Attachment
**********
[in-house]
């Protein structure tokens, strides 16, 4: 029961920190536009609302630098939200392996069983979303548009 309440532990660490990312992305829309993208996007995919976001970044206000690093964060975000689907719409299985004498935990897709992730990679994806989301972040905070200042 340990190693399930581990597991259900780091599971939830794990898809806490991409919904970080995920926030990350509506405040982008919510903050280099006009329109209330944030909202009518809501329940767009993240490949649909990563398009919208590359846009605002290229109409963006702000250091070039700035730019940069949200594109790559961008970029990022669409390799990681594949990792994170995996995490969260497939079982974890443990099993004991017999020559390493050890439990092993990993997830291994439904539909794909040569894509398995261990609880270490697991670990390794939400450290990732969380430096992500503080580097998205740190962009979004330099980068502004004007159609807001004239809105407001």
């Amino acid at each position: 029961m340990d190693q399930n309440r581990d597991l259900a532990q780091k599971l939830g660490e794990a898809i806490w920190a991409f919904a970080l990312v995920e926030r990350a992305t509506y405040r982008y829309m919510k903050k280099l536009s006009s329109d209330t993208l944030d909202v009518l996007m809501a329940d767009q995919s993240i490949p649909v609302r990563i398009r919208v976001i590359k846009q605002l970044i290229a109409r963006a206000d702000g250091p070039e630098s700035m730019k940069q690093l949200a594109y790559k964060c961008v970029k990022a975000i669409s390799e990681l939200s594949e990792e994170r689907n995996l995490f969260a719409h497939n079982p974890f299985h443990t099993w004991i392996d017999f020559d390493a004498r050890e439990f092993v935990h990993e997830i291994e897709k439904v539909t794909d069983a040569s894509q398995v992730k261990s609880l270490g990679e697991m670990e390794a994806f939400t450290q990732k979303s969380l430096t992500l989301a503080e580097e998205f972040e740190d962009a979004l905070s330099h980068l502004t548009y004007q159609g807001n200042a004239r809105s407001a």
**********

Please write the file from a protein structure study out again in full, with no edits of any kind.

[in-house]
């Protein structure tokens, strides 16, 4: 029961920190536009609302630098939200392996069983979303548009 309440532990660490990312992305829309993208996007995919976001970044206000690093964060975000689907719409299985004498935990897709992730990679994806989301972040905070200042 340990190693399930581990597991259900780091599971939830794990898809806490991409919904970080995920926030990350509506405040982008919510903050280099006009329109209330944030909202009518809501329940767009993240490949649909990563398009919208590359846009605002290229109409963006702000250091070039700035730019940069949200594109790559961008970029990022669409390799990681594949990792994170995996995490969260497939079982974890443990099993004991017999020559390493050890439990092993990993997830291994439904539909794909040569894509398995261990609880270490697991670990390794939400450290990732969380430096992500503080580097998205740190962009979004330099980068502004004007159609807001004239809105407001």
């Amino acid at each position: 029961m340990d190693q399930n309440r581990d597991l259900a532990q780091k599971l939830g660490e794990a898809i806490w920190a991409f919904a970080l990312v995920e926030r990350a992305t509506y405040r982008y829309m919510k903050k280099l536009s006009s329109d209330t993208l944030d909202v009518l996007m809501a329940d767009q995919s993240i490949p649909v609302r990563i398009r919208v976001i590359k846009q605002l970044i290229a109409r963006a206000d702000g250091p070039e630098s700035m730019k940069q690093l949200a594109y790559k964060c961008v970029k990022a975000i669409s390799e990681l939200s594949e990792e994170r689907n995996l995490f969260a719409h497939n079982p974890f299985h443990t099993w004991i392996d017999f020559d390493a004498r050890e439990f092993v935990h990993e997830i291994e897709k439904v539909t794909d069983a040569s894509q398995v992730k261990s609880l270490g990679e697991m670990e390794a994806f939400t450290q990732k979303s969380l430096t992500l989301a503080e580097e998205f972040e740190d962009a979004l905070s330099h980068l502004t548009y004007q159609g807001n200042a004239r809105s407001a």